The climate is such that these clay soils shrink when dry and swell when wet, resulting in up and down movement of the house. If this occurs unevenly (one area of the soil under the house gets more water or dries out faster), the house may become twisted, strained and damaged. Foundation maintenance, in general, consists of one major concept: The moisture in the soil under the house and around the house should be as uniform as possible at all times. Some measures to help accomplish this are:

→ Install good ground cover. This will prevent excessive moisture from seeping deep into the  soil, causing problems to the foundation structure. This will also prevent erosion of the soil. Good ground cover also prevents excessive "drying out"  of  the  soil  through  evaporation &  will  help  maintain  a more constant uniform moisture level in the soil beneath.
→ Water the soil around the house during dry  periods  just  enough  to  keep  the  grass  green. More watering is needed in areas with more abundant shrubbery, plants, and trees. The south and west sides of the house are more exposed to the sun, and may need more watering to offset rapid evaporation.
→   NEVER water too close to the foundation. Stay about 18 inches away with the water.
→ NEVER pour water into the cracks of the ground. These cracks usually go a few feet deep, and the water will reach soil that  is  normally  undisturbed by concentrated amounts  of  moisture.  Depending upon  the  shrink/ swell potential of the soil, the soil may upheave, or it may consolidate and lose volume; either way, this will undermine the foundation and cause problems.
→ NEVER place sand, sandy loam, or rocks around the foundation. They are very porous, and allow water to pass quickly to the soil below, where the sun and wind cannot dry it out. Clay soils are non‐porous, and are recommended for proper water drainage away from the foundation.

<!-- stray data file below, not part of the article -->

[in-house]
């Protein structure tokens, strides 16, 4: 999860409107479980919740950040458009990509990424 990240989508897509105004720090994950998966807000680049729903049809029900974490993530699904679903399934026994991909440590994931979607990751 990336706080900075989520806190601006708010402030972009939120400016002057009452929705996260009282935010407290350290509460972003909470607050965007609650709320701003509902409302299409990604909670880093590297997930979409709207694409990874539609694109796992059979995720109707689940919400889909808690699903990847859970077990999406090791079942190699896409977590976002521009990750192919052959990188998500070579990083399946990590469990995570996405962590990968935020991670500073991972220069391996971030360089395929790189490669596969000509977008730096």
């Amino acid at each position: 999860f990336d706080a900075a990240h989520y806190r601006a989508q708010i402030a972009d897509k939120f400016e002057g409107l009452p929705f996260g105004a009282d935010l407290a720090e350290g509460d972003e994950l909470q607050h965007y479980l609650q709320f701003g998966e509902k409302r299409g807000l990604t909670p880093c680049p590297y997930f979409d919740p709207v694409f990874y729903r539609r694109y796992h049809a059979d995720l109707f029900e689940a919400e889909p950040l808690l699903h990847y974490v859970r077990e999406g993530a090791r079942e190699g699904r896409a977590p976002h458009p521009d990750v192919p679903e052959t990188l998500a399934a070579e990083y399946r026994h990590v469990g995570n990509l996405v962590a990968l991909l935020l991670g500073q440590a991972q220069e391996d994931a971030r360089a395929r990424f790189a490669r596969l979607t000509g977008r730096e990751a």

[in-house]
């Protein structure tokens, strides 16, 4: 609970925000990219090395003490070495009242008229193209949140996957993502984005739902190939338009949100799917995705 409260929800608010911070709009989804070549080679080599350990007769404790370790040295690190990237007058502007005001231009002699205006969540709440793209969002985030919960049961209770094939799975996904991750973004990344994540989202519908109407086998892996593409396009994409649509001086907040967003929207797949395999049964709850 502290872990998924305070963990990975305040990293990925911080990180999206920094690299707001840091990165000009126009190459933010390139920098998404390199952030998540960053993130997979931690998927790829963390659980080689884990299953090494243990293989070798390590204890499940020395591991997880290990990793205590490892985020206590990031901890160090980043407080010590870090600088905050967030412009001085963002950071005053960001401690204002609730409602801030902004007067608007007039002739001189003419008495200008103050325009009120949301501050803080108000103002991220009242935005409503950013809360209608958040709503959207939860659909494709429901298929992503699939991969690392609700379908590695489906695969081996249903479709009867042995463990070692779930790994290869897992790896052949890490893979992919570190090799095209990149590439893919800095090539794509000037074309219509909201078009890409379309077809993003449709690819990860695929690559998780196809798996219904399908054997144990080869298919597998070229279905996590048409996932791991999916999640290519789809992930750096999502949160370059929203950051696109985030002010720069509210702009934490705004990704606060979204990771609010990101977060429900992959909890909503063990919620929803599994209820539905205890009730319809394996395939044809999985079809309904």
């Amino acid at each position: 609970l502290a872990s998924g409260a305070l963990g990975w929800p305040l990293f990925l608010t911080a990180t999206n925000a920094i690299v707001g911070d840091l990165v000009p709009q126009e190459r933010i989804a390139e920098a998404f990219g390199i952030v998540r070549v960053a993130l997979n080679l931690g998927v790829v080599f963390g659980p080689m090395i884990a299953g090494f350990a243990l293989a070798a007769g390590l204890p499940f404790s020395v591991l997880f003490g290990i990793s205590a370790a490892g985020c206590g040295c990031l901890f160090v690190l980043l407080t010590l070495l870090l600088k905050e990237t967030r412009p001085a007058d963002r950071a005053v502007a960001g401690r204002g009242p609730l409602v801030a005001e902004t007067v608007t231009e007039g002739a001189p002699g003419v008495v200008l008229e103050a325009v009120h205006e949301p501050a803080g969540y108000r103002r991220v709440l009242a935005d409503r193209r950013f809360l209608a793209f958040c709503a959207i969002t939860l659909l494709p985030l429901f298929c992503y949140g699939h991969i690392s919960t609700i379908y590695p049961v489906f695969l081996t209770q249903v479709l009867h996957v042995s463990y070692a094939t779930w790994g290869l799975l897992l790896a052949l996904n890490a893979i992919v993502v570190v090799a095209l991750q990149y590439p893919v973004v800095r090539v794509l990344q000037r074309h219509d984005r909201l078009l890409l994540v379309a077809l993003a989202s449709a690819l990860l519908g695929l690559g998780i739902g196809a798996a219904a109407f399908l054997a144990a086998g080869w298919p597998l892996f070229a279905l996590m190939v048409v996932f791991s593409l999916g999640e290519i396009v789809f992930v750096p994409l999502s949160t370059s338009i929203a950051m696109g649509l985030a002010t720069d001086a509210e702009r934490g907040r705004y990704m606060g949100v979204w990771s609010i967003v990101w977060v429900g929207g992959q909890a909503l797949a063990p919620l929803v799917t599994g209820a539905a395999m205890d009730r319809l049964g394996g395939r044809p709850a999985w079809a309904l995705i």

→ NEVER allow water to pond around the foundation. If water stands for very long, it will seep under the foundation, causing problems.
→ Keep soil sloped away from the foundation to prevent ponding of water. Standing water next to a home is a major cause of uneven stress on a foundation which can result in localized movement of the foundation. Long term this  can  result  in  the  soil  heaving  or  consolidating  depending  on  the  soil  type  resulting  in uneven foundation movement.
→  Water the soil evenly around the foundation during the dry times of the year. Water enough to keep the soil from pulling away from the foundation or cracking. The lawn area of the home should also be watered. The soil should be watered enough to allow the water to soak into the soil several inches. If soaker hoses are used, place the hoses one to two feet from the foundation and use about one hour every other day. Do not over water the home around the foundation. Over-watering the foundation can cause the soil to heave or can cause the soil to lose its load bearing capacity and allow the house to sink.
→ Remove trees that are close to the foundation if the trees are not native trees. Root barriers may also be an acceptable alternative to removing trees.
→ Plant  new  trees  at  least  30  ‐  40  feet  away  from  the  foundation.  Do  not  plant  fast  growing  trees such as mulberry, Arizona ash, silver leaf maple, etc. 
→ Maintain the plumbing system & prevent leaks in showers and in the piping. If you have a pier & beam home, have the crawl space inspected periodically (annually) to make sure it is dry.


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Foundation Repairs
Dallas Foundation Repair